Microsoft is launching a free virtual Black History Experience for all K-12 students in North America. This is in celebration of Black History Month which begins on the 1st of February. The program is free for all students, schools, and organizations that have enrolled. It will last for the entire month of February. Private book reading is also available for K-2 groups with access to several inspiring black history books for children.
Students choose a change-maker of their choice to write an opinion piece on. Great way to start off Black History Month. I am inspired by these learners! #mineolaproud @MissBauer9 pic.twitter.com/42xCBJbwpK
— Ms. Castello (@misscastello1) January 27, 2021
The company is collaborating with thirteen of the top black history museums around the world as well as athletes and civic influencers. The objective of this program is summarized by Shy Averett who is the Global Sr. Community Programs and Events Manager for Microsoft in Redmond, Washington. According to him,
“Black History Month is a time for people to come together and learn lessons from the past and apply them today and in the future”.
Also, the Director of Communications at Fort Monroe Authority, Phyllis Terrell said,
“Teaching US history is incomplete if we don’t include Black history. During every time period in the creation and development of this country, Africans and African Americans were a part of this history. We are so grateful to be part of the Black History Month Virtual Experience….”
What to expect from the event
The theme for Black History Month 2021 is, “Black Family: Representation, Identity, and Diversity”. Also, this program promises to be immersive and interactive. Some of the scheduled activities for participants include;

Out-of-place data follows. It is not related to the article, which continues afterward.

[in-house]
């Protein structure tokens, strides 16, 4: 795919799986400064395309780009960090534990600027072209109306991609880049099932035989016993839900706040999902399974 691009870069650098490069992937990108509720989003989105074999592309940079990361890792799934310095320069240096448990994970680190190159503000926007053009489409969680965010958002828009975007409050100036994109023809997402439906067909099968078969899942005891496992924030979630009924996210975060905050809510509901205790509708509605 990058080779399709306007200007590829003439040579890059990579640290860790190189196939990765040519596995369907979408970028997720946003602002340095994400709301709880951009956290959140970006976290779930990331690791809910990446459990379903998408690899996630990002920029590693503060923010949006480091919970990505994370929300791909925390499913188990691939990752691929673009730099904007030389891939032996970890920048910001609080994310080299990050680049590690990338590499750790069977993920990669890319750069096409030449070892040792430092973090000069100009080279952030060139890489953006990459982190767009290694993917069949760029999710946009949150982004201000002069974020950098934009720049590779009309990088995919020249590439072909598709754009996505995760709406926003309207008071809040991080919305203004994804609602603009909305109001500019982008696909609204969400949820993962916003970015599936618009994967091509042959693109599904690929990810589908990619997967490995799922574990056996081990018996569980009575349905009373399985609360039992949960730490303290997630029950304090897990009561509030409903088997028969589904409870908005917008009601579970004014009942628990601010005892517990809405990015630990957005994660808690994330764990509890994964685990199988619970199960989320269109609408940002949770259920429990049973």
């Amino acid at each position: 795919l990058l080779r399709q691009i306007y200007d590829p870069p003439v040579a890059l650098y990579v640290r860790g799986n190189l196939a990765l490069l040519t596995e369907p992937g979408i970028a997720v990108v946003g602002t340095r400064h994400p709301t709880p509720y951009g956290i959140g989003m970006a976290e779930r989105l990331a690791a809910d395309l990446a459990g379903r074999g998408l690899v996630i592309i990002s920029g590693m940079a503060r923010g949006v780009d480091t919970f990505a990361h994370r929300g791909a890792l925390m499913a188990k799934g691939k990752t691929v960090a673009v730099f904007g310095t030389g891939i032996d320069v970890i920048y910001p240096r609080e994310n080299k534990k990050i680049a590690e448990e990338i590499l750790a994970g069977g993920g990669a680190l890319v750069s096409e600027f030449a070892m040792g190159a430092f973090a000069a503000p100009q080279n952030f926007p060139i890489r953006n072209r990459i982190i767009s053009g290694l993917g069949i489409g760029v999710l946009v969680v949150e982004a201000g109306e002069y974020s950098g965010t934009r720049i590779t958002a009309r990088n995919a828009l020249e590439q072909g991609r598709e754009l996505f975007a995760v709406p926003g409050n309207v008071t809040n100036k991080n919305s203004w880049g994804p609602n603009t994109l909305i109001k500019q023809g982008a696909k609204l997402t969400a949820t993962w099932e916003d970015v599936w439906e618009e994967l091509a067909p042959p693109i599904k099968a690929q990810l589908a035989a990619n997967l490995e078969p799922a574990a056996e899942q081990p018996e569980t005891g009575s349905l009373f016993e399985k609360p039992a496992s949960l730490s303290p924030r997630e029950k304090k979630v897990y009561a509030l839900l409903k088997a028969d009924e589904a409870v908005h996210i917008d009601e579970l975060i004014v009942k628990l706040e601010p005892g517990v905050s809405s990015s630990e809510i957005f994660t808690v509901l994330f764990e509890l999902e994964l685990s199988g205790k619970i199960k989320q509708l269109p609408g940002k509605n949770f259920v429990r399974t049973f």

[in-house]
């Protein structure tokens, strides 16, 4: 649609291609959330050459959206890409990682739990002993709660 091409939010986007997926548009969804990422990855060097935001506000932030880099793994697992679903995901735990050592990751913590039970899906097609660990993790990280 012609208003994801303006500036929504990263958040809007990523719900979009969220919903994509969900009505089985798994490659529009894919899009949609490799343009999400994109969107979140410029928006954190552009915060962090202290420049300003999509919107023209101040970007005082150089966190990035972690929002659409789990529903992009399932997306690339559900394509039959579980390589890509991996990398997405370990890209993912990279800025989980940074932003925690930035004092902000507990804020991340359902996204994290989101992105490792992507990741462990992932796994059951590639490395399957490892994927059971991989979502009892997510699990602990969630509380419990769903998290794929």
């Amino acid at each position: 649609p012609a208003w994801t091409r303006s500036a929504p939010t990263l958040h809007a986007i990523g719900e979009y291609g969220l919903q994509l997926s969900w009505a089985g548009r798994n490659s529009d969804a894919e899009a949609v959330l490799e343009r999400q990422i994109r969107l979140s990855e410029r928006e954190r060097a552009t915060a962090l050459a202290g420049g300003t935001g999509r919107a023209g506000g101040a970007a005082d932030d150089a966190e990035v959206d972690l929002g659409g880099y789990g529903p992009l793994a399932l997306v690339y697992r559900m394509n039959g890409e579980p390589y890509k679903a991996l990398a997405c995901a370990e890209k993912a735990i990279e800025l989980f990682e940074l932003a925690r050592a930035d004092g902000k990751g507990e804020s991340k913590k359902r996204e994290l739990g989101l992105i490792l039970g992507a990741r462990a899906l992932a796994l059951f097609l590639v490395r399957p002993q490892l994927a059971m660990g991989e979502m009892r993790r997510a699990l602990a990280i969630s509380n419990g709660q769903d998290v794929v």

- Lessons on the policies that had an impact on black communities and a presentation from Ali Center’s “Truth be Told”. Exhibit showing Mohammed Ali’s fight against systemic racism
- A virtual tour of the Negro Leagues Baseball Museum
- A scavenger hunt by the Carver Museum where participants hunt for George Washington Carver’s most notable inventions
- Virtual reading of inspiring stories like Hidden Figures and Let the Children March by NBA and NFL athletes
- A virtual tour of the Buffalo Soldiers National Museum, exploring the legacy of African Americans in the US Military
- The struggles of the First African American Airmen in the US Military in a virtual tour of the Tuskegee Airmen National Historic Site
My son brought home work to do over the lockdown period and the focus for Black History Month is @rihanna Usually we look at people a few generations back. I am filled with pride to know Cijay is studying a young black Barbadian woman from my generation..a school mate even. pic.twitter.com/SG3hlHkmmq
— News Man (@CheyneJoness) January 28, 2021
- Learning about the Music of Civil Rights Movement by the Grammy Museum
- The history of slavery and the emancipation of slaves by the Fort Monroe Authority
- Microsoft’s Legacy Project as they honor the present-day African American history makers.
Here is what you should know about Black History Month
— Debbie Wasserman Schultz (@DWStweets) January 29, 2021
Black History Month is a month set aside to celebrate Africans and African Americans whose contributions changed black narratives in history. Carter G. Woodson and Jesse E. Moorland are the brains behind the century-old tradition. Also, they are the initiators of the Negro week to celebrate silent heroes of the black community in America.
Feb 1 marks the beginning of Black History month. Staff and students across the district will learn, celebrate, and honour the contributions and achievements of Black Canadians. Our theme for 2021 is "No history, no self. Know history, know self." #BlackHistoryMonth2021 pic.twitter.com/T0MFAK8oEM
— BHNCDSB (@bhncdsb) January 29, 2021
Initially, the goal of Black History Month was to create awareness for African Americans on whose sacrifices America stands. However, it is now a global event that celebrates not just African Americans but Africans in other parts of the world making history. Black history month is officially celebrated in February in America and Canada. However, in the UK, Netherland, and Ireland the celebration is in October.
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